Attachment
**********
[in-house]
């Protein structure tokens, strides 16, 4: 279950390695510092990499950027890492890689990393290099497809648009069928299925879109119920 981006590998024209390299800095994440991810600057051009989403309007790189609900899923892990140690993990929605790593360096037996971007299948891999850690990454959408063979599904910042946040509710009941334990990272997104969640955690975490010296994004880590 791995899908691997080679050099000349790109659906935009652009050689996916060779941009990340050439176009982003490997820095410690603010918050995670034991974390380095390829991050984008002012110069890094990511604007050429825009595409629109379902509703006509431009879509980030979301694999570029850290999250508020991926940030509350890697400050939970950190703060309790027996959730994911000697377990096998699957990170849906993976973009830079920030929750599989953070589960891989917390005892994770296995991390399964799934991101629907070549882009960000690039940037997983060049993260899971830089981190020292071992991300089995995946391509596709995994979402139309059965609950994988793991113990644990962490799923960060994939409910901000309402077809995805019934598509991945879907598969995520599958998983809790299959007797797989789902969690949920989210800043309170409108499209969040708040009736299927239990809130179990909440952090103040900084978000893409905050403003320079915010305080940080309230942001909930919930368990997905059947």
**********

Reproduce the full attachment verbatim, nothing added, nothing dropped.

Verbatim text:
[in-house]
């Protein structure tokens, strides 16, 4: 279950390695510092990499950027890492890689990393290099497809648009069928299925879109119920 981006590998024209390299800095994440991810600057051009989403309007790189609900899923892990140690993990929605790593360096037996971007299948891999850690990454959408063979599904910042946040509710009941334990990272997104969640955690975490010296994004880590 791995899908691997080679050099000349790109659906935009652009050689996916060779941009990340050439176009982003490997820095410690603010918050995670034991974390380095390829991050984008002012110069890094990511604007050429825009595409629109379902509703006509431009879509980030979301694999570029850290999250508020991926940030509350890697400050939970950190703060309790027996959730994911000697377990096998699957990170849906993976973009830079920030929750599989953070589960891989917390005892994770296995991390399964799934991101629907070549882009960000690039940037997983060049993260899971830089981190020292071992991300089995995946391509596709995994979402139309059965609950994988793991113990644990962490799923960060994939409910901000309402077809995805019934598509991945879907598969995520599958998983809790299959007797797989789902969690949920989210800043309170409108499209969040708040009736299927239990809130179990909440952090103040900084978000893409905050403003320079915010305080940080309230942001909930919930368990997905059947």